At seventeen years old, Osama married a fourteen-year old. She bore him a son, and pursuant to the Koran, he obeyed a laundry list of prohibitions: didn’t covet his neighbor’s wife, and banned photography, music, gambling and alcohol from his life. He did, however, teach his children hunting and shooting, and seemed to have no problem with violating certain religious laws. He quit college and entered the family business.

In early 1985, Saudi Arabia’s King Fahd and Salem met with American president Ronald Reagan. The king secretly funneled money to a Cayman Islands account to fund the Contras (of the infamous Iran-Contra affair).

Read the book to learn how numerous other historical events shaped the activities of Salem and Osama and vice versa through the second half of the twentieth century into the new millennium.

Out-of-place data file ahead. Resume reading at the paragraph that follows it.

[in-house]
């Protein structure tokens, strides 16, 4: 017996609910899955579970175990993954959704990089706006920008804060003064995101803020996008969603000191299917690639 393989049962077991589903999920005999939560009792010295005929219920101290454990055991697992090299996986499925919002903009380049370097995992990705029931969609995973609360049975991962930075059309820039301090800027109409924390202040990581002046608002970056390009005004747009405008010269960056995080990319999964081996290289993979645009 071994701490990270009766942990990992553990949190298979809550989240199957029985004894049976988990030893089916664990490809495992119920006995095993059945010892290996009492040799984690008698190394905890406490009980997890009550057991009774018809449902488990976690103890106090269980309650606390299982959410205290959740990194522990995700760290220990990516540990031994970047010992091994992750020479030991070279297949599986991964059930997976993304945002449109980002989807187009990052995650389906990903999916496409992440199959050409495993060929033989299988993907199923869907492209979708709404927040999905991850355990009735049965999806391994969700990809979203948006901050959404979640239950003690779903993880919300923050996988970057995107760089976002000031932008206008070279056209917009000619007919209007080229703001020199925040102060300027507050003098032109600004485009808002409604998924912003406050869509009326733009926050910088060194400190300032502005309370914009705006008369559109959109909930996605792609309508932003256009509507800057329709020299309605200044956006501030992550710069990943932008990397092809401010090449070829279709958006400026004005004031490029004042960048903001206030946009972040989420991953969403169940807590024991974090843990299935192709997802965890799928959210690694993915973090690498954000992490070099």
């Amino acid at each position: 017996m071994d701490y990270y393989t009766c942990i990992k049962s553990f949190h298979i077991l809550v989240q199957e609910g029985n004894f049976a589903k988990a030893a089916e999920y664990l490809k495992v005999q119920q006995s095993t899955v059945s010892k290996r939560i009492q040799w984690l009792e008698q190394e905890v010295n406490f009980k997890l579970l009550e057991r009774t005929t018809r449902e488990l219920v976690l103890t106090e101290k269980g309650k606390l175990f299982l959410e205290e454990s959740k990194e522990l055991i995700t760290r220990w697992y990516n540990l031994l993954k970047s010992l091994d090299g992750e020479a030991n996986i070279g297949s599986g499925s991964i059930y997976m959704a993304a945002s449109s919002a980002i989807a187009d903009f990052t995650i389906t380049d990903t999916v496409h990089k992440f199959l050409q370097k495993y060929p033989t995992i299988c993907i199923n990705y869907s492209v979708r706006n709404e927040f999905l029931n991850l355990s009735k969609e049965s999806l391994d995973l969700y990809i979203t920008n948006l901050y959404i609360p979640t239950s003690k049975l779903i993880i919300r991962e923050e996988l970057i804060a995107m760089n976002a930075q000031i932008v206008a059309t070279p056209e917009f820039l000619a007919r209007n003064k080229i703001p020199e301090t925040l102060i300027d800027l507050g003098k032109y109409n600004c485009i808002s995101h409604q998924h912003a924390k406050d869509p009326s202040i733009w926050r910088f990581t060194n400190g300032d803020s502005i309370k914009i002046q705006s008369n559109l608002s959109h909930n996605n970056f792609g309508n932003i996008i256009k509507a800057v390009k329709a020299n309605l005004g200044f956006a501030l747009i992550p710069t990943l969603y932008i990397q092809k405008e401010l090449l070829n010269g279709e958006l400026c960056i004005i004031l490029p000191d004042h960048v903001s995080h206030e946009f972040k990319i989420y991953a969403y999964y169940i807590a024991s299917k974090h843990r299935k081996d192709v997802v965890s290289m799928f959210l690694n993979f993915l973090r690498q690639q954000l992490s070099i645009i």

ENDNOTE: Even with all the information the author was able to glean– the story was like Swiss cheese. The United States has suffered the usual in terms of intelligence-gathering in recent decades: incompetence, hubris and inter-agency rivalry, not to mention political and economic inter-dependence between the Arabs and the United States. Other wrenches in the works include the complex web of Bin Laden business dealings and entities, many of which are offshore. Enough said.

Madam Secretary – BONUS POST

“… the United States lost interest in the region, leaving behind thousands of militant people with few jobs but many guns.”
No, not North America.

1990’s Afghanistan, according to Madeleine Albright. And as is well known, plenty of other decades and places.